Total raised, spent*: $153,970, $67,813.
Top donors include: House Democratic Campaign Committee, $40,000; 25th Legislative District Democrats, $11,083; Washington Teamsters Legislative League, $1,800; Washington Education Association PAC, $1,800; Nelson Galeos of Puyallup, a radiation technician at Good Samaritan Hospital, $900.
Occupation: President and chief executive officer of the Puyallup/Sumner Chamber of Commerce.
Education: Orting High School graduate and certified paralegal.
Civic experience: Daffodil Festival music instructor and choreographer, Sumner Rotary and the Come Walk With Me committee for the Good Samaritan Hospital Foundation.
Total raised, spent*: $133,720 (including $300 in loans), $45,773.
Top donors include: House Republican Organizational Committee, $40,000; AstraZeneca, $1,800; Bank of America State & Federal PAC, $1,800; Builders United in Legislative Development, $1,800; artist Madeline K. Jones of Orting, $1,800.
HOUSE POSITION 2
Occupation: State representative.
Education: Bachelor of Arts from Hillsdale College and master’s in public policy from Pepperdine University.
Civic experience: State representative, 25th Legislative District, since 2011; member of the One Another Foundation board and the Pierce County Developmental Disabilities Advisory Board.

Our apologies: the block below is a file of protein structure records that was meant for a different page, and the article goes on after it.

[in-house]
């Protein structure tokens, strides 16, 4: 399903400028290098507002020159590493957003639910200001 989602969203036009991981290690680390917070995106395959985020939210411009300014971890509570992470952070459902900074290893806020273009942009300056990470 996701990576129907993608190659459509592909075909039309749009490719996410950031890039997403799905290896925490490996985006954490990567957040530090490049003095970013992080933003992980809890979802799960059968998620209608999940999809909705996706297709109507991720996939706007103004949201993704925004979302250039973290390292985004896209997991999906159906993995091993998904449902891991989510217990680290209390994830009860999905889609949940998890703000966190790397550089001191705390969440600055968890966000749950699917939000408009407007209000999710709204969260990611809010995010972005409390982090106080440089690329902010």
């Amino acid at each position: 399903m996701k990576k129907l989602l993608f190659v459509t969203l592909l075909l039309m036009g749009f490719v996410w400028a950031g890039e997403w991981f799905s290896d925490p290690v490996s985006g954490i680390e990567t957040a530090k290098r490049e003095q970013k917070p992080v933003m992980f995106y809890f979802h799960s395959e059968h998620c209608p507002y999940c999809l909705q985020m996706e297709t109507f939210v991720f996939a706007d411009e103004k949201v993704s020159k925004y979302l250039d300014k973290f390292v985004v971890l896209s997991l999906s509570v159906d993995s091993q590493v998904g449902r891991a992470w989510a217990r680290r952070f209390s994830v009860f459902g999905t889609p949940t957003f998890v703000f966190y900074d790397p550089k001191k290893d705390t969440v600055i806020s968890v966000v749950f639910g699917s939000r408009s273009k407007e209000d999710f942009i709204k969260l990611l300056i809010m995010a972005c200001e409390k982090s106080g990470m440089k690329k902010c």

Total raised, spent*: $107,510, $87,787.
Top donors include: Farmers Employees & Agents PAC, $1,800; Washington Affordable Housing Council, $1,800; Washington State Dental PAC, $1,800; Campaign for Tribal Self-Reliance, $1,800; Duane Alton of Liberty Lake, $1,600.
Occupation: Retired Washington State Patrol captain.
Education: Bachelor of Arts from Saint Martin’s College, master’s in public administration from Seattle University, Fulbright Scholar.
Civic experience: Puyallup Food Bank board member and member of the City of Puyallup Parks, Recreation and Senior Advisory Board.
Total raised, spent*: $43,606 (including $9,800 in personal funds and $4,700 in loans), $30,477.
Top donors include: 25th Legislative District Democrats, $6,350; Washington State Troopers PAC, $1,800; Washington Teamsters Legislative League, $1,350; Council of Metropolitan Police & Sheriffs, $900; retiree Jean Trucco of Edgewood, $600.Sara Schilling: 253-552-7058 sara.schilling@ thenewstribune.com blog.thenewstribune.com/street @TNTschilling *Fundraising information is as of Oct. 9. Sources: Interviews, campaign literature, the state Public Disclosure Commission